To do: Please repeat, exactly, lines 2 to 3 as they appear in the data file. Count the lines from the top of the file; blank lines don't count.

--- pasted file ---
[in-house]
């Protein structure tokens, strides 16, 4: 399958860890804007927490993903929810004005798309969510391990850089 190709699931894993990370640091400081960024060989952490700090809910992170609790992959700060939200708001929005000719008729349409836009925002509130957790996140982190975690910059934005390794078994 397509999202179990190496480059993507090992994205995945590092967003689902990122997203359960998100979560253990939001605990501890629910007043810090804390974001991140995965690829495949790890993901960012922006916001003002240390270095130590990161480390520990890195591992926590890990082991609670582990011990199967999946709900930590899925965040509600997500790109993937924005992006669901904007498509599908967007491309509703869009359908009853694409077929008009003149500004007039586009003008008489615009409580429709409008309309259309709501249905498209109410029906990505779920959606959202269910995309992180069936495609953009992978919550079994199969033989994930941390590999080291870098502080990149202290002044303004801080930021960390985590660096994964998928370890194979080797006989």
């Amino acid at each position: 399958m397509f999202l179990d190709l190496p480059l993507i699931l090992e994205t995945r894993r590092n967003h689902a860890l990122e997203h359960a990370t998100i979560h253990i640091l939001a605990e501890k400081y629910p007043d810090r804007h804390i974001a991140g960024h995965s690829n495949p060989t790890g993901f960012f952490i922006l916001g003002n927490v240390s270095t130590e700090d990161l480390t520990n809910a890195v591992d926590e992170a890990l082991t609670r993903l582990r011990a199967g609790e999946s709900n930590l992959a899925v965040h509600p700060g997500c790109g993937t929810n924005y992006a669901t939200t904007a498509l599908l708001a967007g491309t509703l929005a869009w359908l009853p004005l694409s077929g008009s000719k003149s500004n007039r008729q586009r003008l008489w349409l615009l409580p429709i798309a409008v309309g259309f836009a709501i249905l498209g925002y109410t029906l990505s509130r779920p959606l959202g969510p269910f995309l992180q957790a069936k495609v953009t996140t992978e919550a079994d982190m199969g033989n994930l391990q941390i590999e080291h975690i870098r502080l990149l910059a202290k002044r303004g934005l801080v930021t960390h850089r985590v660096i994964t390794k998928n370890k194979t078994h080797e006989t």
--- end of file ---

């Protein structure tokens, strides 16, 4: 399958860890804007927490993903929810004005798309969510391990850089 190709699931894993990370640091400081960024060989952490700090809910992170609790992959700060939200708001929005000719008729349409836009925002509130957790996140982190975690910059934005390794078994 397509999202179990190496480059993507090992994205995945590092967003689902990122997203359960998100979560253990939001605990501890629910007043810090804390974001991140995965690829495949790890993901960012922006916001003002240390270095130590990161480390520990890195591992926590890990082991609670582990011990199967999946709900930590899925965040509600997500790109993937924005992006669901904007498509599908967007491309509703869009359908009853694409077929008009003149500004007039586009003008008489615009409580429709409008309309259309709501249905498209109410029906990505779920959606959202269910995309992180069936495609953009992978919550079994199969033989994930941390590999080291870098502080990149202290002044303004801080930021960390985590660096994964998928370890194979080797006989």
């Amino acid at each position: 399958m397509f999202l179990d190709l190496p480059l993507i699931l090992e994205t995945r894993r590092n967003h689902a860890l990122e997203h359960a990370t998100i979560h253990i640091l939001a605990e501890k400081y629910p007043d810090r804007h804390i974001a991140g960024h995965s690829n495949p060989t790890g993901f960012f952490i922006l916001g003002n927490v240390s270095t130590e700090d990161l480390t520990n809910a890195v591992d926590e992170a890990l082991t609670r993903l582990r011990a199967g609790e999946s709900n930590l992959a899925v965040h509600p700060g997500c790109g993937t929810n924005y992006a669901t939200t904007a498509l599908l708001a967007g491309t509703l929005a869009w359908l009853p004005l694409s077929g008009s000719k003149s500004n007039r008729q586009r003008l008489w349409l615009l409580p429709i798309a409008v309309g259309f836009a709501i249905l498209g925002y109410t029906l990505s509130r779920p959606l959202g969510p269910f995309l992180q957790a069936k495609v953009t996140t992978e919550a079994d982190m199969g033989n994930l391990q941390i590999e080291h975690i870098r502080l990149l910059a202290k002044r303004g934005l801080v930021t960390h850089r985590v660096i994964t390794k998928n370890k194979t078994h080797e006989t």